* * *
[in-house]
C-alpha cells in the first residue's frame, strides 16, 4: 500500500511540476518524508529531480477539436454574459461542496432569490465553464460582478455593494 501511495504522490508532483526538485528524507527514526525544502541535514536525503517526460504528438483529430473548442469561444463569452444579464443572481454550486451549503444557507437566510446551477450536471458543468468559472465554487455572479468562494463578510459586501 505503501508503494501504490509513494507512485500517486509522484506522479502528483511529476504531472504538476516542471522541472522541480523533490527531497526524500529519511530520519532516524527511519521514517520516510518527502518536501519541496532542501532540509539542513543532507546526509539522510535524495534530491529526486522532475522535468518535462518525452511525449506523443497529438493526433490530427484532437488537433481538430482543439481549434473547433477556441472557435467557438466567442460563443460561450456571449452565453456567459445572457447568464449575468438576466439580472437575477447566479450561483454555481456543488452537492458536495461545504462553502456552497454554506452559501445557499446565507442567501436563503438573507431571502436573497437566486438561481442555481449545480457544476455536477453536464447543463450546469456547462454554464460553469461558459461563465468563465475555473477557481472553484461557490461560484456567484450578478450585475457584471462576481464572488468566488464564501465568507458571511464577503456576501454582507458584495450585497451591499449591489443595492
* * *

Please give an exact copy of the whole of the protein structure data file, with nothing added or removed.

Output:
[in-house]
C-alpha cells in the first residue's frame, strides 16, 4: 500500500511540476518524508529531480477539436454574459461542496432569490465553464460582478455593494 501511495504522490508532483526538485528524507527514526525544502541535514536525503517526460504528438483529430473548442469561444463569452444579464443572481454550486451549503444557507437566510446551477450536471458543468468559472465554487455572479468562494463578510459586501 505503501508503494501504490509513494507512485500517486509522484506522479502528483511529476504531472504538476516542471522541472522541480523533490527531497526524500529519511530520519532516524527511519521514517520516510518527502518536501519541496532542501532540509539542513543532507546526509539522510535524495534530491529526486522532475522535468518535462518525452511525449506523443497529438493526433490530427484532437488537433481538430482543439481549434473547433477556441472557435467557438466567442460563443460561450456571449452565453456567459445572457447568464449575468438576466439580472437575477447566479450561483454555481456543488452537492458536495461545504462553502456552497454554506452559501445557499446565507442567501436563503438573507431571502436573497437566486438561481442555481449545480457544476455536477453536464447543463450546469456547462454554464460553469461558459461563465468563465475555473477557481472553484461557490461560484456567484450578478450585475457584471462576481464572488468566488464564501465568507458571511464577503456576501454582507458584495450585497451591499449591489443595492